Yoav Potash’s documentary "The Remembered" uses animation by Igor Latukhin to bring the spoken recollections of the past to life.
Yoav Potash’s documentary "The Remembered" uses animation by Igor Latukhin to bring the spoken recollections of the past to life.

East Bay filmmaker Yoav Potash wins $10k award to complete doc on Polish village

Since 2014, Bay Area-based filmmaker Yoav Potash has been digging around in the wartime memories of people in the small Polish town of Gniewoszów.

His film-in-progress, “The Remembered,” explores Polish-Jewish relations in the years immediately before, during and after World War II. It brings forward fresh testimonies about the range of responses of Catholic Poles to the persecution of Polish Jews.

Now, with a grant from the American Jewish Joint Distribution Committee, Potash will be able to include a wealth of documentary materials about the subject held in the JDC Archives.

“I know they have documents, such as personal letters written by people in the town describing the things they were seeing,” said Potash, who anticipates completing the feature-length film this year. “With the rise of anti-Semitism in the world today, there is a new relevance to the film that I didn’t quite foresee when I first started working on it.”

The winners of the 2019 JDC Archives Documentary Film Grant were announced Wednesday, January 8. The competitive award carries a $10,000 purse and is intended to cover postproduction, distribution and/or JDC Archives licensing costs.

A man in glasses stands with a large remote control device in a graveyard, with a drone hovering nearby
Filmmaker Yoav Potash using a drone to film at the Treblinka extermination camp. (Photo/Jewish Film Institute)

Two finalists were also announced: Julia Mintz for “Jewish Partisan” and San Francisco’s Steven Pressman for “Holy Silence: The Vatican, the Americans and the Holocaust.” Pressman was a 2019 artist-in-residence at the S.F. Jewish Film Institute, which produces the San Francisco Jewish Film Festival.

The JDC, a humanitarian assistance organization, has been operating internationally since since 1914. Its archives house one of the most significant collections in the world for the study of modern Jewish history, with over three miles of text documents; 100,000 photographs; 1,100 audio recordings, including oral histories, historic speeches and broadcasts; and 1,300 video recordings. JDC’s historic films comprise another invaluable resource, ranging from the late 1920s to 1979.

“It is an honor to have their support, and to be connected to the ongoing humanitarian work of JDC in this way,” Potash said upon learning that he was the recipient of the award. He also recognized the Jewish Film Institute, Koret Foundation and Taube Philanthropies “for their continued and ongoing support” of his project.

Potash, an award-winning writer and filmmaker, is an artist-in-residence at JFI and a recent associate of the Investigative Reporting Program at UC Berkeley’s journalism school. His previous documentaries include “Crime after Crime” and “Food Stamped.”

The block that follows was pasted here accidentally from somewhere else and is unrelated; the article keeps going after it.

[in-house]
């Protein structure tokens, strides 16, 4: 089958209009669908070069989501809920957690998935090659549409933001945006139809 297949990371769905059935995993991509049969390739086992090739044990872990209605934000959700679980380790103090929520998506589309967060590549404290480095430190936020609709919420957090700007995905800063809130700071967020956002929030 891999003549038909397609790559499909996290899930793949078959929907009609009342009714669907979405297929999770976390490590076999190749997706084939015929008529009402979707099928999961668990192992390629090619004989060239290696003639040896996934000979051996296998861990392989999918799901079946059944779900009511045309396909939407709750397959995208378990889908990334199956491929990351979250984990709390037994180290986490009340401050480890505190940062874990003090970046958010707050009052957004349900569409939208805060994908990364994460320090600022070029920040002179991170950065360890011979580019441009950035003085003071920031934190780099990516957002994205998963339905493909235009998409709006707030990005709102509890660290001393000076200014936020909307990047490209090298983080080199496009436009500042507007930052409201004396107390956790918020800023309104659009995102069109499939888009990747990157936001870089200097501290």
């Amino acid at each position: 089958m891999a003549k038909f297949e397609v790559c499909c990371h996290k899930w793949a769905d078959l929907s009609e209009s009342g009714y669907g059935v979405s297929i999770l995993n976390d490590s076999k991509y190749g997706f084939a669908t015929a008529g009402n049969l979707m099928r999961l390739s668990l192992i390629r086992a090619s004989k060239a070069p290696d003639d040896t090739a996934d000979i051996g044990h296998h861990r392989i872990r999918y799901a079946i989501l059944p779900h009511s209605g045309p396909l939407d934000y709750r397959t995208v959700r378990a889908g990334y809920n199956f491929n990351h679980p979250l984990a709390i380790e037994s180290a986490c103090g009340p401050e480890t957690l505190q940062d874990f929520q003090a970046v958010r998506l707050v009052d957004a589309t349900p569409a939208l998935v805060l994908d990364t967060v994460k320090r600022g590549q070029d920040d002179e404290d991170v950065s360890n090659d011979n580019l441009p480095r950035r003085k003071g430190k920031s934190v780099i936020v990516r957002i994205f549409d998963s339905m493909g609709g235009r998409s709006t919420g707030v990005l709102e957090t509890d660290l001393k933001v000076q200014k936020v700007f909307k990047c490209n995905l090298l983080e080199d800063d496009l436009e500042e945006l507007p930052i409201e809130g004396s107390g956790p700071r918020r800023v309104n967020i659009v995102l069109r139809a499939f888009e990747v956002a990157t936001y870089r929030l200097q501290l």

“The Remembered” combines intimate end-of-life interviews with animated sequences to illustrate the subjects’ memories.

As in most Polish towns where Jews had formed substantial communities before the war, most of the Jews of Gniewoszów were subjugated and later murdered after the Nazis invaded Poland. A minority escaped and others were deported to camps. What was particularly scarring was that survivors who made their way back to the town at the war’s end were met with hostility and even violence from their former Polish neighbors.

Pelagia Radecka (center), a Polish eyewitness to the murder of Jews in the town of Gniewoszów, Poland, is filmed by Yoav Potash (right) and for Potash's upcoming documentary film "The Remembered." (Maciej Jazwiecki/Taube Center for the Renewal of Jewish Life in Poland)
Pelagia Radecka (center), a Polish eyewitness to the murder of Jews in the town of Gniewoszów, Poland, is filmed by Yoav Potash (right) for Potash’s upcoming documentary film “The Remembered.” (Maciej Jazwiecki/Taube Center for the Renewal of Jewish Life in Poland)

After conducting interviews with some of the Polish villagers who lived through or took part in some of the events that impacted the Jews, Potash was able to track down one of the survivors in Israel and facilitate his return trip to the village, where the man learned new information about what had transpired there. Potash said that his film also includes some “very fond, loving recollections of the Jews by Poles who were children when the Germans invaded and who still live in the town.” Gniewoszów is located about 70 miles south of Warsaw.

At least three of the witnesses have died since he interviewed them for the film, Potash said.

Also during the years since filming began, the Polish government passed a law making it illegal to blame Poland for the Holocaust or persecution of the Jews.

“It certainly seemed to me an attempt to silence the truth, since these prohibitions would seem to include the very people I was interviewing,” Potash said.

He added, “I see anti-Semitism as a canary in the coal mine for democracies heading in the wrong direction. Wouldn’t it be nice if this film was just a look back at the way things were?”

Laura Pall
Laura Paull

Laura Paull is J.'s Culture Editor, and was a longtime J. freelance writer before that.